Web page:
According to the Bible,  the desire to upstage reared its ugly head in the human drama shortly after the curtain opened.  In Genesis, the book of beginnings, Moses recorded what Yahweh had revealed to him concerning the origin and purpose of mankind on Mount Sinai. Moses writes that in the beginning of beginnings, Adam and Eve were discontent with the role they were given by God, desiring to have more power, more control and full knowledge. Meanwhile, as Moses was likely receiving these revelations of the fall of mankind, it was happening again, as his own brother and sister Aaron and Miriam, became discontent with their secondary roles. On and on and on, the cycle repeats itself throughout the entire Bible and continues on into the present day.

Most of us most naturally live as if the world is a stage and everyone else is merely a player in our story. Is there any way to assuage this human hunger for the fame and notoriety of the lead role?

Thomas Chalmers, a Puritan writer, wrote about the “expulsive power of a greater affection,” the notion that the only way to fight desire is with desire. According to this line of thinking, one gets rid of a lesser desire only when a greater desire settles into one’s heart, thus expelling the old desire.

If this is the case, and tradition and experience seem to say that it is, then the only way to fight our desire to be the lead role in our own two-bit story is to be invited into a greater epic story. It’s one thing to be caught up in something bigger than yourself, like I was in my children’s theater ensemble days; it’s quite another to be called up into THE story of human history, the story of God’s redemption of the world through Christ.

The screen-writer and director Himself has written each of His children into roles in this grand drama, be they two-bit parts, minor speaking roles or major roles. This realization has the power to completely transform and rearrange our little lives; it can and should endue our lives with meaning and purpose. In light of the bigger picture, the grand production, we are able to move from competing with other two-bit actors and actresses to cooperating with them to see the story come to fruition and success.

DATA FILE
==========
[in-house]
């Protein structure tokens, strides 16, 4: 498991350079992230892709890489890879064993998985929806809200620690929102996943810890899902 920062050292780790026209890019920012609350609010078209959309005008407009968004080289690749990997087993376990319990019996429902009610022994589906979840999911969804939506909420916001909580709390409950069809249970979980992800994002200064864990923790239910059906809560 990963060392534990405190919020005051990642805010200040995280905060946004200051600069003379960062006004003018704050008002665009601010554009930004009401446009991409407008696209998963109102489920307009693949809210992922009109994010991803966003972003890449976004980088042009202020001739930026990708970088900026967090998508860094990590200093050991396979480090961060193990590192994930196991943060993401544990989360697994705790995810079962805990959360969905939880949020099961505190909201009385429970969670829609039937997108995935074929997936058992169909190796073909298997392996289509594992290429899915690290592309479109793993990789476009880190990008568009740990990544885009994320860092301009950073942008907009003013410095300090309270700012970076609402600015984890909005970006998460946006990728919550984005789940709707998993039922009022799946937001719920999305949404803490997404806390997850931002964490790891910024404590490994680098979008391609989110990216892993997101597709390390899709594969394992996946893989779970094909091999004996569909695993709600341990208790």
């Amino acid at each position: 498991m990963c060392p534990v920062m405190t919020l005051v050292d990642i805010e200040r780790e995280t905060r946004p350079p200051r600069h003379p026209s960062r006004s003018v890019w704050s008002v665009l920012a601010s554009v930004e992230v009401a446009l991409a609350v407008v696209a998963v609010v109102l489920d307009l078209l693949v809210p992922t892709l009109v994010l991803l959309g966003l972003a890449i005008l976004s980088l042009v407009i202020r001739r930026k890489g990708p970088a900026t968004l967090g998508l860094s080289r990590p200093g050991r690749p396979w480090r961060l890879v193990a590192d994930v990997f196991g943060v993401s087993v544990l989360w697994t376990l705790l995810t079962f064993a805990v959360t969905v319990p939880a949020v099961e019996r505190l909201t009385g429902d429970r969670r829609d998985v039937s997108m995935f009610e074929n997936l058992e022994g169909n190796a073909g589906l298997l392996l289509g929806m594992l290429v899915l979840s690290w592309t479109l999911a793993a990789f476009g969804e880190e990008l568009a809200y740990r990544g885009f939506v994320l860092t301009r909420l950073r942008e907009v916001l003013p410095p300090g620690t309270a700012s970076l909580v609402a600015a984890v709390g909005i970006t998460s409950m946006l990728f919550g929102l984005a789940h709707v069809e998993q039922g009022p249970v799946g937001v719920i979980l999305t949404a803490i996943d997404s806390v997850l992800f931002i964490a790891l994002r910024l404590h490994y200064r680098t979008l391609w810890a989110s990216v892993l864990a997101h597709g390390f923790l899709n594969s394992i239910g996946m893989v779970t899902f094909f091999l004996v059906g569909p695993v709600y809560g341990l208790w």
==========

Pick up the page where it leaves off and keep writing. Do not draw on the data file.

I know this to be true, as do many of you. The problem is that we sometimes lose sight of the big picture. We get lost in our little corner of the ensemble and begin competing and setting up our own ramshackle little stages and sets right there on His stage.  We fret and fume and fester at how no one notices us or appreciates us; we fight for attention, recognition and purpose. When we don’t get it, we sit down with our arms crossed and our hearts crestfallen.

We would continue in such a state, were it not for the graciousness of our God. Somehow, in His winsome manner, He reminds us of the bigger picture. It may be that we hear the faint sound of the chorus in the background, streams of individuals that have joined to become a rushing sea of praise and purpose. It may be that peaking from behind the curtain, we catch a glimpse of the show that leaves us longing to be back in the ensemble, back where, though we were small, we were significant and secure. How He brings us back into contentment in His company if of little matter; what matters is that we find ourselves back in His story.

For when we are in His presence, in His company, ensemble is enough.

“Not to us, Lord, not to us, but Your name be the Glory because of your lovingkindness and because of Your truth.” Psalm 115: 1